Guest post by Rick Lauber
We don’t always think about those who help others requiring help themselves. Caregivers – or those who help tend to the needs of aging parents, friends, spouses or partners – certainly fall into this category. As a former co-caregiver for both of my senior parents (Mom had Leukemia while Dad had Alzheimer’s disease), I know full well that caregiving can become an all-encompassing task … one is kept running day and night with everything that needs to be done. It is imperative that caregivers find and utilize outside help themselves – this is not a job to tackle independently.
With completely focusing their time, energy and resources on a loved one, it is little surprise that caregivers often overlook their own needs. Caregivers will easily ignore signs of frustration and/or exhaustion (just two of the symptoms experienced by caregivers) and keep going.
Just one important resource – specifically for the caregiver – is the Alberta Caregivers Association (ACGA) which offers numerous programs of value. These include Compass for the Caregiver, numerous Community Caregiving groups, Caregiver Information Sessions, an in-house Caregiver Advisor and so on. Through these programs, caregivers can learn, share and take respite from their significant work. It is also important to state that many of the ACGA’s office staff and Board of Directors’ members are, or have been, caregivers themselves so they will truly understand what others are enduring. With the essential work the ACGA continues to do with caregivers throughout our province, we thought it was only fitting to recognize and support them in return as one of our two selected charities with this year’s book sale and silent auction.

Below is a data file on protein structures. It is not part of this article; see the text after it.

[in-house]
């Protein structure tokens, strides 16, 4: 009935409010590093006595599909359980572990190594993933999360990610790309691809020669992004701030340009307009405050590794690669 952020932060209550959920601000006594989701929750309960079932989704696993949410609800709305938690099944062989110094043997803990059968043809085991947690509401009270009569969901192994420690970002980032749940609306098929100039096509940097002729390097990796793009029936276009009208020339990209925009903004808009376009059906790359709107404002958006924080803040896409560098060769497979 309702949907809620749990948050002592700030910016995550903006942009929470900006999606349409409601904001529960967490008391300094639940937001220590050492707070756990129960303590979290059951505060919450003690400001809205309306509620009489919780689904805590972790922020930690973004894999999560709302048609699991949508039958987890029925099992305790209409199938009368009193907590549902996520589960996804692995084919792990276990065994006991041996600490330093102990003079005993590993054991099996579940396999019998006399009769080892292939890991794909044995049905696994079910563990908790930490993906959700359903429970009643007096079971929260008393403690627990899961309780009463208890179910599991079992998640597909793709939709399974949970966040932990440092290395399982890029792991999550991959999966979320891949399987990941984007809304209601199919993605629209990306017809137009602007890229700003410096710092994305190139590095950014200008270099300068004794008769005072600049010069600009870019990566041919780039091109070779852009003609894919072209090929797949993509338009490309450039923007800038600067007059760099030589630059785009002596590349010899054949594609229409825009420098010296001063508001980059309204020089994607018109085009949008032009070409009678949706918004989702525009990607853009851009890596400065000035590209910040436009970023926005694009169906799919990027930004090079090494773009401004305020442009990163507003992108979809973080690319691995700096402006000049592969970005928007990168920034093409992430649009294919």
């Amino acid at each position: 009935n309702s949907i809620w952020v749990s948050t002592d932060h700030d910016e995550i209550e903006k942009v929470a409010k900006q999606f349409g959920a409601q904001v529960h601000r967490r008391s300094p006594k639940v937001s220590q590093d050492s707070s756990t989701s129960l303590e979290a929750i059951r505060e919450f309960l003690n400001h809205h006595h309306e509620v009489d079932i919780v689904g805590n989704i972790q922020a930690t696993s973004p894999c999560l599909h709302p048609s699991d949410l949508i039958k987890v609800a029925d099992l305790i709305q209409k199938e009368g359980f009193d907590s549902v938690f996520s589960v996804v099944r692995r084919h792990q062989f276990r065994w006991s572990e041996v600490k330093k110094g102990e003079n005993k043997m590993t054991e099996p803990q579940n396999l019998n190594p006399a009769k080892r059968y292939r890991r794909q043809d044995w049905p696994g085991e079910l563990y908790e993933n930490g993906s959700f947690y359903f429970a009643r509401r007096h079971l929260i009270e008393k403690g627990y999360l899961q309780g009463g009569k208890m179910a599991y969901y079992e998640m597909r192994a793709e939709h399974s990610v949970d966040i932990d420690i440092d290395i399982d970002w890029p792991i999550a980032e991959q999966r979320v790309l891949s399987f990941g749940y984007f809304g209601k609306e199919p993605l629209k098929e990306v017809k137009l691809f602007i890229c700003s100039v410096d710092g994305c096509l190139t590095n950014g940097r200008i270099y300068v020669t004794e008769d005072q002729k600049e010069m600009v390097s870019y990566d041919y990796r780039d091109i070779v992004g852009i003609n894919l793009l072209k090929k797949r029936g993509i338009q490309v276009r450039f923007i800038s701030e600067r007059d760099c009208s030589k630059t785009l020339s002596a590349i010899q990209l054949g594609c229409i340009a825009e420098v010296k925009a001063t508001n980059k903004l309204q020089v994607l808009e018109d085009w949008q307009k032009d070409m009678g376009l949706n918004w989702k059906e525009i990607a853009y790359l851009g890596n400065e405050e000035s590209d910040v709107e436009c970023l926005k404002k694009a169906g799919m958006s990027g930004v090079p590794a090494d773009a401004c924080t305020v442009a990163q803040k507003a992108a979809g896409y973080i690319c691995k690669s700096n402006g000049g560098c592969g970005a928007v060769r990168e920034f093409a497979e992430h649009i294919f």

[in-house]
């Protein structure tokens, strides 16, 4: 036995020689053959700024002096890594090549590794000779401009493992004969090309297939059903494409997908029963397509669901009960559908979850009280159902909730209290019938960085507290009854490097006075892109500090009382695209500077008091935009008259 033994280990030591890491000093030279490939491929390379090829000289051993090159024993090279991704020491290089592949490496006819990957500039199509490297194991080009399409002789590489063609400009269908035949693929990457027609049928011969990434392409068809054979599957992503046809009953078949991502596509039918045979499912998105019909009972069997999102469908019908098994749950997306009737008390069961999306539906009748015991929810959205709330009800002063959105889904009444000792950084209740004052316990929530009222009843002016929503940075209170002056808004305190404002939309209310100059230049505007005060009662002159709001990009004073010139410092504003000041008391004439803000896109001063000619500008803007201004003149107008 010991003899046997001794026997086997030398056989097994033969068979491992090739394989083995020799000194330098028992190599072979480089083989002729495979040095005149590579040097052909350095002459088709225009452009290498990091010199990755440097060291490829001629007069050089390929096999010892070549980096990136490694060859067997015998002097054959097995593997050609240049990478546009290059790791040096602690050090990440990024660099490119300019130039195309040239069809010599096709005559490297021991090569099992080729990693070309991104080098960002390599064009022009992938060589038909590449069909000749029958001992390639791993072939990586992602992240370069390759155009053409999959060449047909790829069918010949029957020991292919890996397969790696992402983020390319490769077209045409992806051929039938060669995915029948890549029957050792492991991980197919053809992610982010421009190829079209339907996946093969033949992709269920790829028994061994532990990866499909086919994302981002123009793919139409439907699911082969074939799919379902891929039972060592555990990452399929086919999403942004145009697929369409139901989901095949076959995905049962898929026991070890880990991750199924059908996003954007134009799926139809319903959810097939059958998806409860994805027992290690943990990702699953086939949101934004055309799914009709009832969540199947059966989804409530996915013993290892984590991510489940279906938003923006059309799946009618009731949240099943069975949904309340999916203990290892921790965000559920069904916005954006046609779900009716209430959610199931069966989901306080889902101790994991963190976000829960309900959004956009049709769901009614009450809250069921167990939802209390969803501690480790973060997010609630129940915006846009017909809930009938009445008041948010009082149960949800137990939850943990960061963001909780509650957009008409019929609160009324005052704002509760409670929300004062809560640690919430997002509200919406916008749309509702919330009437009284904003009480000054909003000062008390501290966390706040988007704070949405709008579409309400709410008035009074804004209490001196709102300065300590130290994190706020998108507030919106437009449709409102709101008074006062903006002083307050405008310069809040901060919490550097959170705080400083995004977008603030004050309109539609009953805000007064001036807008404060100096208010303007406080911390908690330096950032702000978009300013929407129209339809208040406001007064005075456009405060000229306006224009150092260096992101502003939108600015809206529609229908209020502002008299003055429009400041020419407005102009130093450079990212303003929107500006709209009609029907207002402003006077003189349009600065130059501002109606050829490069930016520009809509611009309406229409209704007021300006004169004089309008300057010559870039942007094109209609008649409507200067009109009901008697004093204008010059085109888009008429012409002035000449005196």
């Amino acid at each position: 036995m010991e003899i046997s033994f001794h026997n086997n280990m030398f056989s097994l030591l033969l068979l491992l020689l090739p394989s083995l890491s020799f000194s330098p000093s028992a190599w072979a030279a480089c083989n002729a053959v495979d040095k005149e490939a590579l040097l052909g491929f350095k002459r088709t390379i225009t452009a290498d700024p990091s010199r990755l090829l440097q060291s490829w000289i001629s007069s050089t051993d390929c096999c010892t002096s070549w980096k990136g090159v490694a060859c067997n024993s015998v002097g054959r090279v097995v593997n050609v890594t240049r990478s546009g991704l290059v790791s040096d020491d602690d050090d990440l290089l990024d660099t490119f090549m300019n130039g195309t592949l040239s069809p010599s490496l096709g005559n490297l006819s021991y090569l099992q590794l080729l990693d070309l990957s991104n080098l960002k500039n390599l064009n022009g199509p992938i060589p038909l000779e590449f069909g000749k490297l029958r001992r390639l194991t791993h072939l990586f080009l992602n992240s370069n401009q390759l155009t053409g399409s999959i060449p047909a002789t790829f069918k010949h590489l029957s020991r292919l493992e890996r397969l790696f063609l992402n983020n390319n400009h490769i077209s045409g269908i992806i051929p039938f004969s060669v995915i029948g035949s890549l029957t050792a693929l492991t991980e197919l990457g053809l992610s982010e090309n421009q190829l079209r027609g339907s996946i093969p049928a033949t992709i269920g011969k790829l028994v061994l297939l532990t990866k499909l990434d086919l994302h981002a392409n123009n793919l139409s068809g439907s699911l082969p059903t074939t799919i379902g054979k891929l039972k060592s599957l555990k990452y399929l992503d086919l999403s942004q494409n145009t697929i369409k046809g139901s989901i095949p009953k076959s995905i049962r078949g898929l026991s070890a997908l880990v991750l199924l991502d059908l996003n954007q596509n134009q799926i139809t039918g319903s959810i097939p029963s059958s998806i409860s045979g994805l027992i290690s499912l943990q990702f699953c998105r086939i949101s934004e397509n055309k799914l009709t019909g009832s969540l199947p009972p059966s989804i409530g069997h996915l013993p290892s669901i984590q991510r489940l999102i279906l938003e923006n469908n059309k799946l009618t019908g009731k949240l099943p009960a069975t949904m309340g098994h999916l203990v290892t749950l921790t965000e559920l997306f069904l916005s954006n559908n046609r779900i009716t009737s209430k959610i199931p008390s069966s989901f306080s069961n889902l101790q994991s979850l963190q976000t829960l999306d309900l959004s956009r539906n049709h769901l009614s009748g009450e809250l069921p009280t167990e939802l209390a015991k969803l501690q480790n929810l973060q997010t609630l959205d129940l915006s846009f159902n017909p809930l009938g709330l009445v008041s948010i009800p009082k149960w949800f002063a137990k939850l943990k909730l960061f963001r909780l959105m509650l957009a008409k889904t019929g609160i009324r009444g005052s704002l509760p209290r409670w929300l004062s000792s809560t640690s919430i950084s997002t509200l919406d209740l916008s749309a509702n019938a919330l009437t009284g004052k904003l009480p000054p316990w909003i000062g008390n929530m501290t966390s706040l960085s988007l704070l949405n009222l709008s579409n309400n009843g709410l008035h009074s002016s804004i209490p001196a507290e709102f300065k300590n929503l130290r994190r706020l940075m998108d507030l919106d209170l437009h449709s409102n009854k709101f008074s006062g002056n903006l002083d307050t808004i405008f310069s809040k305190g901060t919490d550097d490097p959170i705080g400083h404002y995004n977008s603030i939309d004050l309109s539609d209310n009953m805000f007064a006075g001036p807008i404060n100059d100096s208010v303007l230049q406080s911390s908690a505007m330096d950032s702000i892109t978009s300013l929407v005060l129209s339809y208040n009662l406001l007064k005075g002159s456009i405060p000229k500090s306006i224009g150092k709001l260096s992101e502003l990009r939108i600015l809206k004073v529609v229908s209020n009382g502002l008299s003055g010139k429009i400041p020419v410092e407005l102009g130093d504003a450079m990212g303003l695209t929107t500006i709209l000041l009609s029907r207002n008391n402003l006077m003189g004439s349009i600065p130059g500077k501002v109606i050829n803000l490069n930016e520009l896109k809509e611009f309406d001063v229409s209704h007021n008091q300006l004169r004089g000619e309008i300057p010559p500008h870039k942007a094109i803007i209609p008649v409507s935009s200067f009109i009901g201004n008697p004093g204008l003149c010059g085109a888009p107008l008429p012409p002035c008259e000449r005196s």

To learn more about the ACGA, please visit http://www.albertacaregivers.org/about.
Rick Lauber is the author of Caregiver’s Guide for Canadians (published by Self-Counsel Press and now in its second edition). Rick’s book is a valuable tool for prospective, new and current caregivers alike; it discusses relevant issues for caregivers, explains what to expect and recommends resources. Rick is also an established freelance writer; his work has appeared in Canadian Living, EverythingZoomer.com, Edmontonians, The Edmonton Senior, The Caregiver Space and The Edmonton Journal. For more about Rick’s book, please visit www.caregiversguideforcanadians.com.